Racing requires tremendous commitment no matter what form, and owners have to set aside a lot to make things work.

“There’s maybe two or three teams in the country that would be making money at this (level). I can’t see it being feasible,” McGrath said. “It’s kind of a different hobby. It’s not something you can just pick up and put back down and not commit that much time to. It builds camaraderie. Taking that and being able to compete with it all around the country is really cool. That’s what makes the sport appealing to me.”

If it’s risky to own a race team at the semi- or non-professional level, NASCAR is a different ballgame.

Sprint Cup champion Brad Keselowski appeared on the Marty & McGee Podcast on ESPN in the wake of the Race Team Alliance announcement and said his Camping World Truck teams lose around $1 million per team each year. He invests because he loves the sport and wants to see it grow.

It’s been widely guessed at that the RTA serves to ensure a NASCAR owner’s future, considering more often than not an owner leaves the sport with nothing after investing millions.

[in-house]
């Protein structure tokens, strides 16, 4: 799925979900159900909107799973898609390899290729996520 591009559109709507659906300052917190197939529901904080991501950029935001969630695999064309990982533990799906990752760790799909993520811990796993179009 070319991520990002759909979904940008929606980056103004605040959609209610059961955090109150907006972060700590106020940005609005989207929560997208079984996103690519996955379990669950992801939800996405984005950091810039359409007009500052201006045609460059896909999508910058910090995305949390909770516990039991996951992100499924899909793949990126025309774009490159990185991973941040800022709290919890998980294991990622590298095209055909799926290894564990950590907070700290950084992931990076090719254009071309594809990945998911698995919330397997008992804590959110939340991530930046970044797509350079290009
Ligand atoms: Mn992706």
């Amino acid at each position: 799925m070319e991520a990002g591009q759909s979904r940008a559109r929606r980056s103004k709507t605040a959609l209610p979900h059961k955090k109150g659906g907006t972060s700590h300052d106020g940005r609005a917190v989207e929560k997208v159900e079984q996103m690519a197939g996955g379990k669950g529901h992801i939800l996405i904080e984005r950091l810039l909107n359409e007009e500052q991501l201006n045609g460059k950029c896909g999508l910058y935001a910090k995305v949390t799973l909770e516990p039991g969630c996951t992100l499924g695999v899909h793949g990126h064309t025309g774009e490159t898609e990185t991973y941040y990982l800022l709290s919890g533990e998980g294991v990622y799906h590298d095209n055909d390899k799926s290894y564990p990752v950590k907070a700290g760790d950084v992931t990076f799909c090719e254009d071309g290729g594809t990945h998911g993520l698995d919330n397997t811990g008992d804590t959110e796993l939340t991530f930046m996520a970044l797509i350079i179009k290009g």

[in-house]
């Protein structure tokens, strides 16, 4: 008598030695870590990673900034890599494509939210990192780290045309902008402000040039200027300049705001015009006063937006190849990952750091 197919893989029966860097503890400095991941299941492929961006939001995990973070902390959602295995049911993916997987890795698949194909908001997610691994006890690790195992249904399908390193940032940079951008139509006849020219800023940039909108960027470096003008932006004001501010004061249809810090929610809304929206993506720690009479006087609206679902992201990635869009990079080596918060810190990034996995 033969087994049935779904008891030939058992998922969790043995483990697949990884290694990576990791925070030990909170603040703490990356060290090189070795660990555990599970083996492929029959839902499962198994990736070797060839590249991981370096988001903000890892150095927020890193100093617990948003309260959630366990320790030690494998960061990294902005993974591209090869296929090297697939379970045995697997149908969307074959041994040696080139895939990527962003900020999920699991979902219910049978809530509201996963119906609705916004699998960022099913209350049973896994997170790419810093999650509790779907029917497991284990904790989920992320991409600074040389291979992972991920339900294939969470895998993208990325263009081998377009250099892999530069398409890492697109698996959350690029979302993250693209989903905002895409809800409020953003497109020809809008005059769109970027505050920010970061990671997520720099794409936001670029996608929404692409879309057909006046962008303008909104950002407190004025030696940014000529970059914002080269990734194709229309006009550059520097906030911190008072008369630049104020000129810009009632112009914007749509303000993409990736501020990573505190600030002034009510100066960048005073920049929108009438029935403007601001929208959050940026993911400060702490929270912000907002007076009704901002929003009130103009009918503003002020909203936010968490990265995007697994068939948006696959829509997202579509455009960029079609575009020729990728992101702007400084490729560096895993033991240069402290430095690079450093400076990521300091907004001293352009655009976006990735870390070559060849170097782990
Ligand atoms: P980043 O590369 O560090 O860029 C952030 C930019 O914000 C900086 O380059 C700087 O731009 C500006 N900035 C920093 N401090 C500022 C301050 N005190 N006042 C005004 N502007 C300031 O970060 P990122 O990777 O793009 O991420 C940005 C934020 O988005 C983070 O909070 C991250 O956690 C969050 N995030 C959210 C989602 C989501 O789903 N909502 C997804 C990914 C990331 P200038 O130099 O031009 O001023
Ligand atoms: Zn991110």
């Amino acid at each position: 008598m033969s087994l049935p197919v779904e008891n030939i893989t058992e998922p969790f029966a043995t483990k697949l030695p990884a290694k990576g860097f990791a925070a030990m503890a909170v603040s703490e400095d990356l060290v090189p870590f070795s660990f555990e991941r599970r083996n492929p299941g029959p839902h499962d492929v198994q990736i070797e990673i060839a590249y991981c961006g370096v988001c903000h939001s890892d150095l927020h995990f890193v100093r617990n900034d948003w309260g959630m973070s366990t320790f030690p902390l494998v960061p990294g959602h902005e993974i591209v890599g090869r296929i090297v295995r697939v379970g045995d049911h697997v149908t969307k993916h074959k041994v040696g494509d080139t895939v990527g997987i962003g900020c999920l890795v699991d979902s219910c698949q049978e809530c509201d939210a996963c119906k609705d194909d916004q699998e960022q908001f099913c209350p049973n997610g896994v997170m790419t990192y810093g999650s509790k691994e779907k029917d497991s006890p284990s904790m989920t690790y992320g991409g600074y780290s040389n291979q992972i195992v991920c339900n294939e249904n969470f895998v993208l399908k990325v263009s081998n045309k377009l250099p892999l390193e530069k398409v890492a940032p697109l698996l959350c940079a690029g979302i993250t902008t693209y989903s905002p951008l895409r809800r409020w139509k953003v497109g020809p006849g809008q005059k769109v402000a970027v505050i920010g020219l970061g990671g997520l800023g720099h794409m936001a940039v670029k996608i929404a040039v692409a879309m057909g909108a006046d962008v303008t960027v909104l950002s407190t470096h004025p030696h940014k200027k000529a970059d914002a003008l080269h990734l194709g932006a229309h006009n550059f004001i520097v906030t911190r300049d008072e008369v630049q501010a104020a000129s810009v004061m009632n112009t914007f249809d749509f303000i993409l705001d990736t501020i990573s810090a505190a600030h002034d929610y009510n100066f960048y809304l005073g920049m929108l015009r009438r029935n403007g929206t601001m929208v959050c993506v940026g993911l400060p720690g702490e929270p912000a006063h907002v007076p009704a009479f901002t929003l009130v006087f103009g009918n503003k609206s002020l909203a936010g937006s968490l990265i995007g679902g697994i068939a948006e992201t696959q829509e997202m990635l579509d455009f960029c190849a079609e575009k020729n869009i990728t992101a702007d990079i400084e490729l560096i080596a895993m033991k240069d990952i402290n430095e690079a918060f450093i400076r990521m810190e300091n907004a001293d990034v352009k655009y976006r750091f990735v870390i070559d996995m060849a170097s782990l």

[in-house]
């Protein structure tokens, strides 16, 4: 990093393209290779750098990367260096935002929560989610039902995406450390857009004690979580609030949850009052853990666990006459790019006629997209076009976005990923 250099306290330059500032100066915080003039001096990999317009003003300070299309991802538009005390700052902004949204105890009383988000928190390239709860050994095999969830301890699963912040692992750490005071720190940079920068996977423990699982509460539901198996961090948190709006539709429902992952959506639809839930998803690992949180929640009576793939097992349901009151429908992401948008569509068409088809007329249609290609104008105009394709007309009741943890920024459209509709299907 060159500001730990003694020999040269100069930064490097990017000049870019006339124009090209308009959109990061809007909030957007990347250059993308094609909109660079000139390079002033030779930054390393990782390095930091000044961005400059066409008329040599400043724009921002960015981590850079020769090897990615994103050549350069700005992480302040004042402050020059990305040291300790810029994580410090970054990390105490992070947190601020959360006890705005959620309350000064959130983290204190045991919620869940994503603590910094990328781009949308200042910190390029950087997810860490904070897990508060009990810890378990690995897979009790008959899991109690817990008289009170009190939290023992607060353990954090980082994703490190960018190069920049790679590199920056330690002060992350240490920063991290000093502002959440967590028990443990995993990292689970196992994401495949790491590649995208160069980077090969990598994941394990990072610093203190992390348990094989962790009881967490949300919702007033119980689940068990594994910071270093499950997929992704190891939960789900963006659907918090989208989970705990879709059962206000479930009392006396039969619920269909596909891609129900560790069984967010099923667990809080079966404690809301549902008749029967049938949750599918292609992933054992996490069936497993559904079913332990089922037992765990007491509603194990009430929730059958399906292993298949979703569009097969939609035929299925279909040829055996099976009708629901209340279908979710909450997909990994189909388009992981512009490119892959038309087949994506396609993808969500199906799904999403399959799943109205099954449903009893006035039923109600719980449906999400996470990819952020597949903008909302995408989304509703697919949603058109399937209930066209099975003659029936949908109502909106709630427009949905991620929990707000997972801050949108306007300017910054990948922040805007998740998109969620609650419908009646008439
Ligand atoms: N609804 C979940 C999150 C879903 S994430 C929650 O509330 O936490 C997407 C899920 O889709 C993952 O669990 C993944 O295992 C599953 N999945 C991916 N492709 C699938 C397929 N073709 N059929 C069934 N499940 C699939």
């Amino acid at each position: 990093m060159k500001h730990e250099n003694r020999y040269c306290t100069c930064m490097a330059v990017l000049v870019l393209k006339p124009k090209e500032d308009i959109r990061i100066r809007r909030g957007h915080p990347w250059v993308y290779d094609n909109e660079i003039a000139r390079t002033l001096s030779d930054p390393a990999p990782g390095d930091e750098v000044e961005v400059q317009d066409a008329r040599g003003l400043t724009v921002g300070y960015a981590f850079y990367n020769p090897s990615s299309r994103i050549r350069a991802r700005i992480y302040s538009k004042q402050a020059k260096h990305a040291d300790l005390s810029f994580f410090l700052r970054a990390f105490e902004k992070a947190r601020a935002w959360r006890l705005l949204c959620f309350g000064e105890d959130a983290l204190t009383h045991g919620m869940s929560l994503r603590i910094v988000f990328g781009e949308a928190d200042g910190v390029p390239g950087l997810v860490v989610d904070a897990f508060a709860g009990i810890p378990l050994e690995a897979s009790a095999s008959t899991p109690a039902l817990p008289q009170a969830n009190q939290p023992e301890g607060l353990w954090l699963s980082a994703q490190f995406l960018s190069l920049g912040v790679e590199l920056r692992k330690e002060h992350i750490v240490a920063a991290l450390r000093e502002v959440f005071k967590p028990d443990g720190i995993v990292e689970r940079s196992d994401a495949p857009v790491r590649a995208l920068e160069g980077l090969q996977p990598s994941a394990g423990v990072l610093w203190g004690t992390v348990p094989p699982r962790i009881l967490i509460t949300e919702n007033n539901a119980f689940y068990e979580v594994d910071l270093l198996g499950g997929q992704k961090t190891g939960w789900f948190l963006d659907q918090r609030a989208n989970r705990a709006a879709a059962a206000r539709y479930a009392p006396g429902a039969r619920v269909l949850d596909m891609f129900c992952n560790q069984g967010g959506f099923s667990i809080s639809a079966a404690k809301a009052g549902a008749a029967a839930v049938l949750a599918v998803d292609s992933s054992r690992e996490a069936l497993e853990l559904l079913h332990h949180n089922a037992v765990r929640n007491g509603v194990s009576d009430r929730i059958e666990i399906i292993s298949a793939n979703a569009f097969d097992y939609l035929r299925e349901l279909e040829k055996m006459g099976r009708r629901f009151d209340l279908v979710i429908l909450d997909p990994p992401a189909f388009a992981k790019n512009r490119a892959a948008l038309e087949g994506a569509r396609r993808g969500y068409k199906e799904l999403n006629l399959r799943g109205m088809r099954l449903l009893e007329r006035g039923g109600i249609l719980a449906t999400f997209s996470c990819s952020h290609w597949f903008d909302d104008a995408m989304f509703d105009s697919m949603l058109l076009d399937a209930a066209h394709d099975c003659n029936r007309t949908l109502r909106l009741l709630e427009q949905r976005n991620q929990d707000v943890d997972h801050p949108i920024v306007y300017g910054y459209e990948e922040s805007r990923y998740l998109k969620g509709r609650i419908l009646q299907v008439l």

Harry Scott, who co-owns Turner-Scott Motorsports in the NASCAR K&N, Camping World Trucks and Nationwide Series, as well as HScott Motorsports in the Sprint Cup Series, sees that on a first hand basis. Like so many others, he entered the sport as a fan who wanted to be a part of it, and has found some success.

He said he’s in the process of becoming a part of the RTA, and like those involved already, hopes it will help curb logistical costs of owning a race team, so owners will have a more long-term shot at succeeding. But unlike many in NASCAR’s history, Scott has worked hard to be fiscally responsible. And though he said the goal is to break even, he added if he left the sport today it would be without debt.

So how does an owner get something out of racing, especially if they aren’t a driver? What makes the risk worthwhile?

“It’s the challenge and the competition, and trying to build something,” Scott said. “I’ve been an entrepreneur my whole life. And the thing about racing that appeals to me is the immense challenge in being the best you can be.

“How can we make ourselves better? How can we make our equipment better? How can we recruit the best drivers and the best crew? To me, it’s rewarding.”